2020 was a big year for Microsoft Flight Simulator. After a decade and a half away, Microsoft’s partnership with French studio Asobo delivered a sterling return to the world of hardcore simulation, and a little more besides – centred around a feat I still haven’t tired of as I explore new corners of the world. It harnessed the breadth and depth of Microsoft’s technical expertise, from Bing to Azure, to create a truly breathtaking 1:1 replica of the entire globe. Small wonder it ended up being one of my – and many others – games of the year.
“[The reception] has been so generous,” head of Microsoft Flight Simulator Jorg Neumann tells me over Microsoft Teams (naturally) of the sim’s first few months. “When you come back after 14 years, you wonder how you’re going to be received. You were gone for a while, the segment has moved. But I would say the simmers have been so gracious – so gracious. There’s still some that say we need to be more study level – we know, we understand. we’re committed, don’t worry about it. But those are people that are in the hobby, and I think they see the promise of what this is now and what it will be.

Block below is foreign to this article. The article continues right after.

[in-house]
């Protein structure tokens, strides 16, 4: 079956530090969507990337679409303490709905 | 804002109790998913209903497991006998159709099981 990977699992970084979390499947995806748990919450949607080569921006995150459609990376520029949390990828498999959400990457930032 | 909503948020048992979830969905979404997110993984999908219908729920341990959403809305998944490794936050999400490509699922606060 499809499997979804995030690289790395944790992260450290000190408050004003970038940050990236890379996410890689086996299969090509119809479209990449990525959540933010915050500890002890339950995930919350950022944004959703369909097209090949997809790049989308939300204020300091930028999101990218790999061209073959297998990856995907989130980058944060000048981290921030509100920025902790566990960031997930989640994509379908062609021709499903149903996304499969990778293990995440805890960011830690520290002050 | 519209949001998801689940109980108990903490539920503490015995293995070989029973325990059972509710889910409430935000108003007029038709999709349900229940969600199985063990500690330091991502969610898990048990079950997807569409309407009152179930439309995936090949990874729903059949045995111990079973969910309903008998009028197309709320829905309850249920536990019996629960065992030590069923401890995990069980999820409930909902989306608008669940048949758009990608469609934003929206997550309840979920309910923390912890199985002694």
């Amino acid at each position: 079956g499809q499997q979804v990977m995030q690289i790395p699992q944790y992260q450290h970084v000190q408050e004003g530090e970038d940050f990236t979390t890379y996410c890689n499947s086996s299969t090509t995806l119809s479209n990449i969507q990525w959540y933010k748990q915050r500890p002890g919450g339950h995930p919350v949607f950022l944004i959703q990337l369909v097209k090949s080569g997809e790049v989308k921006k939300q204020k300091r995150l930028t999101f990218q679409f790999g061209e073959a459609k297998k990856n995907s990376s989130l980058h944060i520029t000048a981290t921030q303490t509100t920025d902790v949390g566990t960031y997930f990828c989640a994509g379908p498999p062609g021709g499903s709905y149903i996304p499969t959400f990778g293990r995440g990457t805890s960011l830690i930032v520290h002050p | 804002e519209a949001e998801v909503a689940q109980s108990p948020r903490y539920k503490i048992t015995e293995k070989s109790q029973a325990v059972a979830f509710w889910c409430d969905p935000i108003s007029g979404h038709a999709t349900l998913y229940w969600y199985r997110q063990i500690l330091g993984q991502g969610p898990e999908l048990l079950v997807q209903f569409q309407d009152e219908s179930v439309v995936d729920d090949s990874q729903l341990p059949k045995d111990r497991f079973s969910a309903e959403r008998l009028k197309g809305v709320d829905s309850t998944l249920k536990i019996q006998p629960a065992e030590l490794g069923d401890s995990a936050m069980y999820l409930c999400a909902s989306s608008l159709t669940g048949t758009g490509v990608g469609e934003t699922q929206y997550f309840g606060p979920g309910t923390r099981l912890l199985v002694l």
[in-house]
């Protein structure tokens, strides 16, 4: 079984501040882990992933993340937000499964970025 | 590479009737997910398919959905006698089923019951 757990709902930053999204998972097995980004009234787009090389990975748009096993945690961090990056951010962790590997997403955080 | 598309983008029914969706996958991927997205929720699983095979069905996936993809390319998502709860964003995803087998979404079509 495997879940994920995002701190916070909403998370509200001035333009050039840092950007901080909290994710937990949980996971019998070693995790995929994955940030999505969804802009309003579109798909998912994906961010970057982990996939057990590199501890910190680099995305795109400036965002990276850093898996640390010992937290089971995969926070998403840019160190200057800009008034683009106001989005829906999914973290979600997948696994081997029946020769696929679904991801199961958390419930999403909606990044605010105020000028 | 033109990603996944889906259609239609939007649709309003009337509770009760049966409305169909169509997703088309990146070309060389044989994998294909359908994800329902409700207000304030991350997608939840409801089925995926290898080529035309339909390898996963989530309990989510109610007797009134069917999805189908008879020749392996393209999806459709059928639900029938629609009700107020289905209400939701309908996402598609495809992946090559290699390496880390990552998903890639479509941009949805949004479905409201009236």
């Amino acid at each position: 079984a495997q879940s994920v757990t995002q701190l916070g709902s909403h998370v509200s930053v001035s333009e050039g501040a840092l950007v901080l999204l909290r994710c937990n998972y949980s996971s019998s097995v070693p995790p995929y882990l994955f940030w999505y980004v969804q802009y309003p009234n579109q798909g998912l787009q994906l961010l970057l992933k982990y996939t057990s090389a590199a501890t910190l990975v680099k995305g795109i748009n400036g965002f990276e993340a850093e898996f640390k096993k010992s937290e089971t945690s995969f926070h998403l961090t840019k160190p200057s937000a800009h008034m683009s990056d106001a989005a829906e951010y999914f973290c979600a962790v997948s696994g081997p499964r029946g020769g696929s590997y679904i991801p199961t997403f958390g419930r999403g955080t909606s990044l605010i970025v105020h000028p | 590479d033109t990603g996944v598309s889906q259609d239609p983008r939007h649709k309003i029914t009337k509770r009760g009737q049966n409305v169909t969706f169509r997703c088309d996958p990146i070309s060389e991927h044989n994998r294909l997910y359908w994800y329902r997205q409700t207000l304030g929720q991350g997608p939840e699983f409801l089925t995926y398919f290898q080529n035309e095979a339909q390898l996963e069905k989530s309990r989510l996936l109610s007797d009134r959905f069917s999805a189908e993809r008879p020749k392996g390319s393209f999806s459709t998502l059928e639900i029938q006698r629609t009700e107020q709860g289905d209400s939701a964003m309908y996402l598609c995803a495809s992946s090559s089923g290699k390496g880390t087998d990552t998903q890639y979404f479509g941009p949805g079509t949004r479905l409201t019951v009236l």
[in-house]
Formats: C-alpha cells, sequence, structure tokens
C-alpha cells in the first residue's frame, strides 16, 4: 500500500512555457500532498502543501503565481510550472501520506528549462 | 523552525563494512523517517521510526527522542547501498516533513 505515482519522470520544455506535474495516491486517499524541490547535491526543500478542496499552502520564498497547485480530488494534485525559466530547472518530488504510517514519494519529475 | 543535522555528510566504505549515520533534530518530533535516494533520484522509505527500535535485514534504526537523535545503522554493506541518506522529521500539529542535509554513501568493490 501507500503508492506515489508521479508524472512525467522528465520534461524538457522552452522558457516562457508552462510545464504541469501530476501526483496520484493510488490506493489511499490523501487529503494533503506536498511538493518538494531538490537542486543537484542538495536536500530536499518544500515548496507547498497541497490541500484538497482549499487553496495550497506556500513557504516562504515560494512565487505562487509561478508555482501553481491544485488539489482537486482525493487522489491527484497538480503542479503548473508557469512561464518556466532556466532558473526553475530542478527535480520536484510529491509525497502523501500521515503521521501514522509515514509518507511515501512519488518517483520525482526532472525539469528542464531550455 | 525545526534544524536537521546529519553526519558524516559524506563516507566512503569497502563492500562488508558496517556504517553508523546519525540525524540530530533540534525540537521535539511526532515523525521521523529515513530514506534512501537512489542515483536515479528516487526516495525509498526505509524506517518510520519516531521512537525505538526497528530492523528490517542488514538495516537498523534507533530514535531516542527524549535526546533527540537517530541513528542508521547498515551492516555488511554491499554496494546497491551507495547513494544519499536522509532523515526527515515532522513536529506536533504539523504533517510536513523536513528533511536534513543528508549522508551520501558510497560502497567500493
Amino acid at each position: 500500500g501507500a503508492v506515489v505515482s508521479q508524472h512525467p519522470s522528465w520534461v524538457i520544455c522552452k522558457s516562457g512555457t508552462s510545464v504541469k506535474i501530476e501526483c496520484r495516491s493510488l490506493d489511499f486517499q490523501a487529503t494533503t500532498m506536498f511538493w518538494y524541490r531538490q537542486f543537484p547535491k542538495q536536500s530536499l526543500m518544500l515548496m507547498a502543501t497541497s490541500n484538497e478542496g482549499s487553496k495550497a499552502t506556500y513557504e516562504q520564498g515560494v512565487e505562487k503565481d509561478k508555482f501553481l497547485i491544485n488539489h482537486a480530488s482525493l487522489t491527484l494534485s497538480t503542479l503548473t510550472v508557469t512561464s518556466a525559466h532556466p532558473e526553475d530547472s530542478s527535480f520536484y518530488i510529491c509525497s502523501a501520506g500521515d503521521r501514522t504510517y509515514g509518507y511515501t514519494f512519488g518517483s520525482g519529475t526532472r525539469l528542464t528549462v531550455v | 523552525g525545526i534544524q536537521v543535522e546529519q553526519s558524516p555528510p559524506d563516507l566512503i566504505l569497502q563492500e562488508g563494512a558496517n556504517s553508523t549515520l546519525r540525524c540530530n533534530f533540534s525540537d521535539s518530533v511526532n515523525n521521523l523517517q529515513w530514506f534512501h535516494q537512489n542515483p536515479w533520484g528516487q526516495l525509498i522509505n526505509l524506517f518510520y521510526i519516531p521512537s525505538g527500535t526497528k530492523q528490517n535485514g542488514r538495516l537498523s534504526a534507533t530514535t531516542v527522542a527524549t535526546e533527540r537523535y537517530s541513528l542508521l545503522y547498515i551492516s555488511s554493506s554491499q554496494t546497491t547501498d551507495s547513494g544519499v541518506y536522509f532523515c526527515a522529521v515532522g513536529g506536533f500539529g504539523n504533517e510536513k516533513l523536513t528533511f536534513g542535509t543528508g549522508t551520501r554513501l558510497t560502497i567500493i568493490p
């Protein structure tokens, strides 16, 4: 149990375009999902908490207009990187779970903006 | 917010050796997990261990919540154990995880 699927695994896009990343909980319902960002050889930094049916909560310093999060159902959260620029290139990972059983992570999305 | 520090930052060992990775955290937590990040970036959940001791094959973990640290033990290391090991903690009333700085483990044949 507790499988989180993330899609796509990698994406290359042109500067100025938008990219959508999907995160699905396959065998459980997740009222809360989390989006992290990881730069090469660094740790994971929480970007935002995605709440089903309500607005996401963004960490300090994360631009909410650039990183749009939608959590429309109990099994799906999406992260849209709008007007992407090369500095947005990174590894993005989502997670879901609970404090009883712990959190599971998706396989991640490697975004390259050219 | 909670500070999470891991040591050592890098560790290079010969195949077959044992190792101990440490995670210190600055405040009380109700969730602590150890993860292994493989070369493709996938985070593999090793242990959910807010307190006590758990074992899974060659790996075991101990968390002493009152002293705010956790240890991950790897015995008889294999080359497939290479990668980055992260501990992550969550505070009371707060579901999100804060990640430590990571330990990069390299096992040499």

“I think we had a lot of people that have never played a sim before, which is great – and quite a few of them stuck around. We knew VFR [visual flight rules – an aviation term referring to when a pilot is able to navigate by the scenery rather than relying on instruments] was always something that people wanted – and it makes the sim more accessible. All of a sudden, you can look outside, it actually looks like the world, it’s not abstract. I think it’s resonated more, maybe because of the travel restrictions – and all those things that come with a pandemic, but that we see now where people are actually diversifying where they fly.”